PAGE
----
I’m innocent. My case needs to be dismissed, right?
This is an incredibly common belief for those charged with crimes. It is even more common for people without a long record or limited involvement in the criminal justice system. Cases do get dismissed — for a variety of different reasons. The, “but I’m innocent” reason is not usually among them. An innocent person (as with all people) has a right to a trial where they may be found not guilty of a crime.
For instance, if you are charged with a crime in a busy, local District Court, like Lowell District Court or Lawrence District Court, a clerk magistrate has previously determined that there is probable cause for the offense against you. The state will pursue charges against you once any of the following has occurred: an arrest, the issuance of a felony complaint, or following a show-cause hearing before a clerk magistrate. This is when I believe having an experienced district court criminal defense attorney assist you is of utmost importance.
Many people charged with a crime believe that the charges should simply be dismissed. After arraignment, the most common method of a dismissal (outside of a negotiation with the prosecutor) is what's called a DiBenedetto motion to dismiss. This can be filed when it is believed that the clerk who issued the complaint was wrong and there was not enough evidence for the charges. Unfortunately, the amount of evidence that a clerk requires before proceeding with the charges is quite low. All the clerk needs to find is that it is probable (even less than more likely) that the crime occurred. For a variety of reasons, I suggest having a discussion with an experienced district court defense lawyer to talk about the pros and cons of filing the motion.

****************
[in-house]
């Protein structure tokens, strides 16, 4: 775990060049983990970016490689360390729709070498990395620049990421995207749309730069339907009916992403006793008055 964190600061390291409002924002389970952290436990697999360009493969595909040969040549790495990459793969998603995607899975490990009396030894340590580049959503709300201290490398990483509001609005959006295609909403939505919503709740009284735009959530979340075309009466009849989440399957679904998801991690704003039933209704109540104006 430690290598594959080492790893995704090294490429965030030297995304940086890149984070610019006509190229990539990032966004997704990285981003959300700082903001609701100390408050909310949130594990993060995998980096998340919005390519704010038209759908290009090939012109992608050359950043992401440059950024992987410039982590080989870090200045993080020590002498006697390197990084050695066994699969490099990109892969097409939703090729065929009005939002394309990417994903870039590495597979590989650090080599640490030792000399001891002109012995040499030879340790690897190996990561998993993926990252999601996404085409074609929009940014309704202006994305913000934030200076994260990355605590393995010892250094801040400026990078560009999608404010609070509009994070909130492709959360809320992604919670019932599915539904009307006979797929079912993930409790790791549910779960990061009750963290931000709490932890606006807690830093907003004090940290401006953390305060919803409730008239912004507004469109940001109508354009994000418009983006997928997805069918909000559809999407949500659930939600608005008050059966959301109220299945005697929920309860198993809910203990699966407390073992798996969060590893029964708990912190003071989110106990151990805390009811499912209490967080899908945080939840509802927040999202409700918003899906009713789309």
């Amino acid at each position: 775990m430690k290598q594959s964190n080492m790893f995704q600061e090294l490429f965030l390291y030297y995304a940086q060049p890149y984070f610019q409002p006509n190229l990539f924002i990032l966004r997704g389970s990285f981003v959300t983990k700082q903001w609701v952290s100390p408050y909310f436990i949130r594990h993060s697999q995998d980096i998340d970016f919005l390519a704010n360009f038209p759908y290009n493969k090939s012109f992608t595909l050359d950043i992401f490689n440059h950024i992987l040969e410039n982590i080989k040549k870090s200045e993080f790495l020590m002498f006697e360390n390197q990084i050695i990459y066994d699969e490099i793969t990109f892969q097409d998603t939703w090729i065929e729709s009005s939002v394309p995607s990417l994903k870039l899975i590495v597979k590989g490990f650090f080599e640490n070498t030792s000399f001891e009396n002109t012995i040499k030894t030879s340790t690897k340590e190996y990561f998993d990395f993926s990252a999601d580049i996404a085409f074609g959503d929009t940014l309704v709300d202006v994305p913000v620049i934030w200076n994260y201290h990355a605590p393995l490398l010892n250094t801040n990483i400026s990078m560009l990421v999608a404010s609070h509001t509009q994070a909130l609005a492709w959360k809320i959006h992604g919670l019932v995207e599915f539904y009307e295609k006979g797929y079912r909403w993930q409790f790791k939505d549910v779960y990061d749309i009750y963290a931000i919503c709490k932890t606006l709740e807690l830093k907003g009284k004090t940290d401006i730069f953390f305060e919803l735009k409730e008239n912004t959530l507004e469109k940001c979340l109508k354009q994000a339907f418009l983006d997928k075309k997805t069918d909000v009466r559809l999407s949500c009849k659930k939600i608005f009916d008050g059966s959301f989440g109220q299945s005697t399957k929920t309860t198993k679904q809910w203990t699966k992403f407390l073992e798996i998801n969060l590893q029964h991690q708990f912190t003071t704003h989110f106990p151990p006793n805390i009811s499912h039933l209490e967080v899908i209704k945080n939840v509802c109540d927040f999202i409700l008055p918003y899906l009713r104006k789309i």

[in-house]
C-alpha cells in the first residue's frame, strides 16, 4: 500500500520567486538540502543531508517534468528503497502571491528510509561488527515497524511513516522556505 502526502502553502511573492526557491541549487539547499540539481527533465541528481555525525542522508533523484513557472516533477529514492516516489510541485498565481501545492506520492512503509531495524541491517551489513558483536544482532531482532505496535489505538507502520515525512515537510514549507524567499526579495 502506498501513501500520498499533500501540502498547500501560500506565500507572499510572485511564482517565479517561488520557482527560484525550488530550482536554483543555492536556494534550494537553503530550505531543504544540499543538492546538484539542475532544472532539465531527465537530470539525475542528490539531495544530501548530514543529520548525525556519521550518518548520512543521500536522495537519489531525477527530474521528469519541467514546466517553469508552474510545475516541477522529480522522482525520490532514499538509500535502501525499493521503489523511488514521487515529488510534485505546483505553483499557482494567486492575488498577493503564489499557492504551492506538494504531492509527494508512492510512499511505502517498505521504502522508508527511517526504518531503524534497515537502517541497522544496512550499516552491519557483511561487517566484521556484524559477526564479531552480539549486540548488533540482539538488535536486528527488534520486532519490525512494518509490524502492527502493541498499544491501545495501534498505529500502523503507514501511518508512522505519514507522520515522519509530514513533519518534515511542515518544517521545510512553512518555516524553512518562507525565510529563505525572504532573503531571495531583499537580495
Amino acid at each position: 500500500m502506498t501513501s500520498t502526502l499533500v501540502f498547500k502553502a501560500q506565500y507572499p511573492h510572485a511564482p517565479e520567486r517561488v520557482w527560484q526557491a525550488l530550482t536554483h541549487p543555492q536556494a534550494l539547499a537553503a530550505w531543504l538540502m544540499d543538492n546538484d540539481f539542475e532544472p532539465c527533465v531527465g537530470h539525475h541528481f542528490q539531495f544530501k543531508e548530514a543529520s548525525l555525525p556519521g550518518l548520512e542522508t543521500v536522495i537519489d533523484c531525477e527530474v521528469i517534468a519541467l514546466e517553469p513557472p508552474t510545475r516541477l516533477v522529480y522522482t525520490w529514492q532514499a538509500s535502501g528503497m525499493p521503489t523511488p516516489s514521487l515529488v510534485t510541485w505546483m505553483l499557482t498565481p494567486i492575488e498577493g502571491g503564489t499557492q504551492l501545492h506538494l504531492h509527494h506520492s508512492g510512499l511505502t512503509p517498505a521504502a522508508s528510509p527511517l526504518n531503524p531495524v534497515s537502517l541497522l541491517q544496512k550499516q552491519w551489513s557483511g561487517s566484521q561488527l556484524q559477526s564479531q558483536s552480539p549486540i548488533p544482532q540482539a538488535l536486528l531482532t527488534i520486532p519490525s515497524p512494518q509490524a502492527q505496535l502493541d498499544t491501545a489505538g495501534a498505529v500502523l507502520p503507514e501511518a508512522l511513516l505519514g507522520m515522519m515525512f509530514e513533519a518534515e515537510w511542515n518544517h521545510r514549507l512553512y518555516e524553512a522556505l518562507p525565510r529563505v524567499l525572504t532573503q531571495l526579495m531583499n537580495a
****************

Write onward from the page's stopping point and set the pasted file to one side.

Many people will ask, why wouldn’t I file a motion to dismiss? The answer to that question is simple: sometimes the charges are insufficient at a trial stage because of a missing element (perhaps the police neglected to obtain a critical piece of evidence that would support the charges and the prosecutor similarly hasn’t obtained the evidence either) and revealing the issue earlier in the hearing will expose the problem to the prosecutor who can thereafter correct his or her mistake. You would be surprised how often something like this happens that can result in an otherwise indefensible case becoming a not guilty or a dismissal on the date of trial.
Although this is a common occurrence, this is not always the correct way of achieving the best result possible in a criminal case. For instance, often there is more than one charge in a case. If one of the charges is lacking evidentiary support, perhaps it does make sense to seek the dismissal of one (or multiple charges) in order to increase the likelihood of a good result on the remaining charges. I often will seek to resolve some, but not all, of the charges a client is facing by seeking the dismissal of the weakest charges (or most serious charges) and then either going to trial or negotiating a good result with whatever remains.
The one fact remains: you should consult with an experienced Lowell or Lawrence district court criminal defense attorney before making a decision on how you wish to proceed. There are a myriad of potential strategies, outcomes, and possible decisions. Having someone you trust and are comfortable with in your corner is your first step towards planning your defense. Even if you did not commit the crime you are charged with, it does not mean your case will be dismissed. What it does mean is that you should do your research and speak with someone who can assist you. Someone who can answer not what often happens in cases “like yours,” but rather what is likely to happen in your case.
If you would like to discuss your case with Ryan Sullivan, call or text (617) 997-7597 or contact us online today.